The labor reforms enacted by Wisconsin Gov. Scott Walker (R.) have forced some of the state’s most influential unions to merge following steep declines in membership.
Four years after Walker enacted reforms to end coercive unionism and curb collective bargaining for public sector unions, the American Federation of State, County, and Municipal Employees (AFSCME) announced that it would consolidate three local councils, according to the Wisconsin State Journal.
The merger is historically significant, as Wisconsin is the birthplace of AFSCME.
Council 40, the state’s largest chapter, has seen its membership rolls fall from nearly 32,000 in 2011 to fewer than 10,000 in 2014, according to its most recent federal union filings. Revenue fell from $11.2 million to $4.2 million over that period. Council 48 saw its membership decline by an even wider margin: there were fewer than than 2,800 members in 2014, down from 9,000 in 2011. Its revenue plummeted from $7 million to $1.3 million in 2014.
The unions ran deficits as they hemorrhaged members, according to the Wisconsin State Journal.
"Council 24 revenue dropped from over $5 million in 2010 to $1.5 million in 2013. Like the other councils it reduced staff to cut costs, but from 2011 through 2013 it spent $1.8 million more than it took in," the Journal noted, and councils 24, 40, and 48 went from 63,000 combined members to "likely less than 20,000 now."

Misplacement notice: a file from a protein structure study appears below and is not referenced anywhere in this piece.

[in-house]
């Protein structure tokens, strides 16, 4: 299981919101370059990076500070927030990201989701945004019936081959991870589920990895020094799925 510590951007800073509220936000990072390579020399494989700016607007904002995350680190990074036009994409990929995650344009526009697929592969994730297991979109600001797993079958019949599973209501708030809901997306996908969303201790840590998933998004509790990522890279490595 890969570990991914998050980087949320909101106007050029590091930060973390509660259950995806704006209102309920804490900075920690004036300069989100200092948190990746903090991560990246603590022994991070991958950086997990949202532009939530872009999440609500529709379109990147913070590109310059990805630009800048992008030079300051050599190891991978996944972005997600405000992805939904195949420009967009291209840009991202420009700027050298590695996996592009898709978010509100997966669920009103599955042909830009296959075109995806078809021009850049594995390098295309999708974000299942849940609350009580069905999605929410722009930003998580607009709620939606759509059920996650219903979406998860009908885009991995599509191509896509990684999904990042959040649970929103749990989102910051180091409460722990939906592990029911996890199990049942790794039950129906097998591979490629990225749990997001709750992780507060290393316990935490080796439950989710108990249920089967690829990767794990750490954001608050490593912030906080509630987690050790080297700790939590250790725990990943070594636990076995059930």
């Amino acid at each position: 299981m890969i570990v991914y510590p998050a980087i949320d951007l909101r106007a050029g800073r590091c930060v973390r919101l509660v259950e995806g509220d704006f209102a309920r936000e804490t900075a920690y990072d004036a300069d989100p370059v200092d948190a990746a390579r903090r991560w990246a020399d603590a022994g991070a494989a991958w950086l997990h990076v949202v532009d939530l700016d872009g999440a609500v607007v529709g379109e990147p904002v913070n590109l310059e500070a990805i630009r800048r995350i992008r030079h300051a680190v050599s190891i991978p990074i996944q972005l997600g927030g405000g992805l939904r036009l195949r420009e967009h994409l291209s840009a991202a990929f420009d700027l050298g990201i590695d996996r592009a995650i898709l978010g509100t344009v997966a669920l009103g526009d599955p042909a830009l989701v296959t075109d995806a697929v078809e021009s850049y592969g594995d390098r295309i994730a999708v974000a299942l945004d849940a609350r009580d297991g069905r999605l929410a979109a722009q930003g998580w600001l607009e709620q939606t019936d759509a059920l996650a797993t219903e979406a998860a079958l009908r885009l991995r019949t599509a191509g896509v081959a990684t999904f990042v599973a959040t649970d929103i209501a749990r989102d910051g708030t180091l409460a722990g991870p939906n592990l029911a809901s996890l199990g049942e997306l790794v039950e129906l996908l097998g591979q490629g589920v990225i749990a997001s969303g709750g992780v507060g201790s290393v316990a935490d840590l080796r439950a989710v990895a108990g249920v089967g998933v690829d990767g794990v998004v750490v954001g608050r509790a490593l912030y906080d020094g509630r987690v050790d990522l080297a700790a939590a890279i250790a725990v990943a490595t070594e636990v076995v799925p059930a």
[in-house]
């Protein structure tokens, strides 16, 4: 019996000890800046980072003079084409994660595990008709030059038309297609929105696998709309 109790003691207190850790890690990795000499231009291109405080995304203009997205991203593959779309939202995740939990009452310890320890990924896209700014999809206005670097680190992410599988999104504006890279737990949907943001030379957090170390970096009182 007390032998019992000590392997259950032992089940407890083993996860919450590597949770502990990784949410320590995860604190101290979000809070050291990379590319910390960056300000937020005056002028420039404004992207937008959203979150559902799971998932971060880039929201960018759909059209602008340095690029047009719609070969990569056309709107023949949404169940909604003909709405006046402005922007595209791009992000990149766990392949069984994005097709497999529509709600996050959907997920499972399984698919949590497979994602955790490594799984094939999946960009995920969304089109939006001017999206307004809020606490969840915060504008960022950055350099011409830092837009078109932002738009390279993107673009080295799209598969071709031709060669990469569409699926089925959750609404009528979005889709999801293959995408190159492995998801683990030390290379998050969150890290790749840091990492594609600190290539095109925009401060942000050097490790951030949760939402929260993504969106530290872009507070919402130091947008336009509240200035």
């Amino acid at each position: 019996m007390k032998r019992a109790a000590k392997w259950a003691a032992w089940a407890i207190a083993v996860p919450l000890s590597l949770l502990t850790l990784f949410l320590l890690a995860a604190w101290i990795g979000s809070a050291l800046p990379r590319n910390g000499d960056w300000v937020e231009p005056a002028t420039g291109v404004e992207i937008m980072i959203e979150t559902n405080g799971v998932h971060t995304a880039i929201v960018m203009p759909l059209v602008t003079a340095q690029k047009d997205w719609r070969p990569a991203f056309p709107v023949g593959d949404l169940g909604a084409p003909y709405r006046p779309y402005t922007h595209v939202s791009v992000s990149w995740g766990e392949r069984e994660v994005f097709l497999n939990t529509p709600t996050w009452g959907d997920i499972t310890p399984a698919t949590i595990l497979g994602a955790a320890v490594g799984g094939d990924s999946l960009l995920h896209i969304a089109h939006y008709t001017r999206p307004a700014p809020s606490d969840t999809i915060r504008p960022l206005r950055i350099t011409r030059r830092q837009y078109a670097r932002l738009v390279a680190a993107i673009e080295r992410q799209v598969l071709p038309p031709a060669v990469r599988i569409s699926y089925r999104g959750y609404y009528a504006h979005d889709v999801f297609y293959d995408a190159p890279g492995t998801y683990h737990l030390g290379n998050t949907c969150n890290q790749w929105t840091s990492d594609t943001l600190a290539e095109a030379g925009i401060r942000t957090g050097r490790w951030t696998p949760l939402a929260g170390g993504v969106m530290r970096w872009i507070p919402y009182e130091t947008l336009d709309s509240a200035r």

"We are going to come back and be stronger than ever some day in spite of Gov. (Scott Walker)," AFSCME VP Fox told the Journal.
The reforms helped Walker close a $3 billion budget deficit he inherited from his Democratic predecessor. Unions staged weeks-long demonstrations outside of the state capitol and eventually attempted to recall him.
Walker became the first sitting governor to survive a recall vote and won his third election in four years in 2014. Walker’s reforms have catapulted him into a leading contender for the Republican presidential nomination in 2016.
This is not the first time public sector workers unions have had to merge to deal with flagging support from members. The state’s largest teachers unions announced that they were exploring the possibility of a merger after suffering multi-million dollar revenue losses. Those talks "stalled" in 2014 after a dispute over membership dues.